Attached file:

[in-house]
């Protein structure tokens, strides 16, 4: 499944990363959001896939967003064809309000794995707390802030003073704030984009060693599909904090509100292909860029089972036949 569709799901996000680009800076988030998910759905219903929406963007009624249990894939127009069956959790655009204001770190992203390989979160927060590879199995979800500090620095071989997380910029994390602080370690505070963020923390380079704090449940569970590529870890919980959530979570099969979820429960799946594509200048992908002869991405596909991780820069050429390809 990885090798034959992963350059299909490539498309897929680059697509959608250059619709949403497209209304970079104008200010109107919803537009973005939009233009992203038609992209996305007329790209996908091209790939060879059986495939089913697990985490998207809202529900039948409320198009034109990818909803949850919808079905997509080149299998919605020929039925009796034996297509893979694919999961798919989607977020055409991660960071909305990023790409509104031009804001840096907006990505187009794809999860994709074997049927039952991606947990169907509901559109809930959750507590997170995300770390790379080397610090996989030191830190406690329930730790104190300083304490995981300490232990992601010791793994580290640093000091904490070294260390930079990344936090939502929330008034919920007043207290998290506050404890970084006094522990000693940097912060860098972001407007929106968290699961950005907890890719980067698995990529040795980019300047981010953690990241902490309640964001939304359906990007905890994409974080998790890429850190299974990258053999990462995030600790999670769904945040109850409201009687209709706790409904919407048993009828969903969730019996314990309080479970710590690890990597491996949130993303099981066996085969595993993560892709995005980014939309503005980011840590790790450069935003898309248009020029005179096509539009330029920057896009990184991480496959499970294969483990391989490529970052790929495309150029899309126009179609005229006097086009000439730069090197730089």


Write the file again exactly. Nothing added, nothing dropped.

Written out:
[in-house]
């Protein structure tokens, strides 16, 4: 499944990363959001896939967003064809309000794995707390802030003073704030984009060693599909904090509100292909860029089972036949 569709799901996000680009800076988030998910759905219903929406963007009624249990894939127009069956959790655009204001770190992203390989979160927060590879199995979800500090620095071989997380910029994390602080370690505070963020923390380079704090449940569970590529870890919980959530979570099969979820429960799946594509200048992908002869991405596909991780820069050429390809 990885090798034959992963350059299909490539498309897929680059697509959608250059619709949403497209209304970079104008200010109107919803537009973005939009233009992203038609992209996305007329790209996908091209790939060879059986495939089913697990985490998207809202529900039948409320198009034109990818909803949850919808079905997509080149299998919605020929039925009796034996297509893979694919999961798919989607977020055409991660960071909305990023790409509104031009804001840096907006990505187009794809999860994709074997049927039952991606947990169907509901559109809930959750507590997170995300770390790379080397610090996989030191830190406690329930730790104190300083304490995981300490232990992601010791793994580290640093000091904490070294260390930079990344936090939502929330008034919920007043207290998290506050404890970084006094522990000693940097912060860098972001407007929106968290699961950005907890890719980067698995990529040795980019300047981010953690990241902490309640964001939304359906990007905890994409974080998790890429850190299974990258053999990462995030600790999670769904945040109850409201009687209709706790409904919407048993009828969903969730019996314990309080479970710590690890990597491996949130993303099981066996085969595993993560892709995005980014939309503005980011840590790790450069935003898309248009020029005179096509539009330029920057896009990184991480496959499970294969483990391989490529970052790929495309150029899309126009179609005229006097086009000439730069090197730089």